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Synergy in Necrotizing Enterocolitis

EVE RISER, BSC, MSC, PHD; JEAN BRADLEY, MB, BS, FRCPATH; DAVID FLYNN, MD, MRCP, DCH; FRANCES M. HOWARD, MRCP, BCH, DRCOG; PAUL NOONE, MA, BM, BCH, MRCPATH; MELVYN SZAWATKOWSKI, FIMLS
Am J Dis Child. 1981;135(3):291. doi:10.1001/archpedi.1981.02130270083039.
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Sir.—Guinan et al recently reported an investigation of outbreaks of neonatal necrotizing enterocolitis (NEC) (Journal 1979;133:594-597). Their observation that the disease occurred as epidemics and was delayed by prior use of antibiotics suggested an infectious etiology.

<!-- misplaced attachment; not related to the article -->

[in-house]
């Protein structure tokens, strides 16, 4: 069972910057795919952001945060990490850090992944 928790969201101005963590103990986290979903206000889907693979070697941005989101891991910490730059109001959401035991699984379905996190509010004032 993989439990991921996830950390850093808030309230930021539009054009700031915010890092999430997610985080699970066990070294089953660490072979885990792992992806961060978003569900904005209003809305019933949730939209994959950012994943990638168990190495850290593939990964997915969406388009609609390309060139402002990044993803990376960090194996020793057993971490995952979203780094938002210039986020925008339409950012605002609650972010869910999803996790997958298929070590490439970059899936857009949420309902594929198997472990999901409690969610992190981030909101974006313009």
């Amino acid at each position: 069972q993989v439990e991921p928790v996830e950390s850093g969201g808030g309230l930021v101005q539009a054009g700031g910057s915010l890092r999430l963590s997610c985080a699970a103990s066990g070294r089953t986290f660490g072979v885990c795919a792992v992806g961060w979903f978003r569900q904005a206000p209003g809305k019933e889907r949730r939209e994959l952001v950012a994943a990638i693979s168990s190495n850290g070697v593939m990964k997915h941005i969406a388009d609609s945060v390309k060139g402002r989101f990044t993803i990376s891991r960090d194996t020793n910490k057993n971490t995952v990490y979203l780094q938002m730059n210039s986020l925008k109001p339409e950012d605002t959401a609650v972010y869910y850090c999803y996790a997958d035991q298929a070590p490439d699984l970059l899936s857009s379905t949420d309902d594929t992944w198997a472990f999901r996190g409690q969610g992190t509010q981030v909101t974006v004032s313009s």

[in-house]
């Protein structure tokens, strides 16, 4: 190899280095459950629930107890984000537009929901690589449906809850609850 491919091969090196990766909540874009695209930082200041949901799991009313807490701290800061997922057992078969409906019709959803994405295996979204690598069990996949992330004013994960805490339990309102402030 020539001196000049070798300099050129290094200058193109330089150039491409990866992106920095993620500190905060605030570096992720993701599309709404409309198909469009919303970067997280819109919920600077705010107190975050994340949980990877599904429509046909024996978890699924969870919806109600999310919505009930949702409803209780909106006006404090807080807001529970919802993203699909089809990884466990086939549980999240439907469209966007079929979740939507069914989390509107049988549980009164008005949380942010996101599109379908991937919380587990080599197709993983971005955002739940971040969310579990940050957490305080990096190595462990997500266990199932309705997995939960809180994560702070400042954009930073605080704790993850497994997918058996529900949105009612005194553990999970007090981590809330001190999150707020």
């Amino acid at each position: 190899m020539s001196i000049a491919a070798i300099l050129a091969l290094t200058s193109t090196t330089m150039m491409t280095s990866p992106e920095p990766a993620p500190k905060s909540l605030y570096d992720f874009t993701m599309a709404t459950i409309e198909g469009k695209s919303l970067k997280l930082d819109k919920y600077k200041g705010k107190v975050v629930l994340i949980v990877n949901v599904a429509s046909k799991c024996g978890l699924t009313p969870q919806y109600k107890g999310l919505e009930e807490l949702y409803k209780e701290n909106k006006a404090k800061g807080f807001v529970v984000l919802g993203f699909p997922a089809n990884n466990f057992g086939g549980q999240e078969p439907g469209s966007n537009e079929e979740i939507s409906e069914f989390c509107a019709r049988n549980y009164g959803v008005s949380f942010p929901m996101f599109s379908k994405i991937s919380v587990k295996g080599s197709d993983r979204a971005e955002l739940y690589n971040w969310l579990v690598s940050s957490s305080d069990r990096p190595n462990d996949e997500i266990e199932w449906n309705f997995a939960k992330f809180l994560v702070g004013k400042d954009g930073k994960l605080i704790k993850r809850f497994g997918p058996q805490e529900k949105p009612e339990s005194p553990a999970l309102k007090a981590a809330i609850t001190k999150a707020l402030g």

No single organism has been isolated from all cases of NEC. However, these authors found that 75% of the infants studied from one hospital and 13% from another were infected by Klebsiella pneumoniae. Klebsiella has also been associated with other outbreaks of NEC1,2 or isolated from single cases.3 Guinan et al conclude that Klebsiella could be a contributory agent and suggest that in future outbreaks, all aerobes and anaerobes should be identified from the stool flora to allow an assessment of whether one or a combination of organisms could be responsible.

These workers did not test for anaerobes. Howard et al4 attributed an epidemic of NEC in the Special Care

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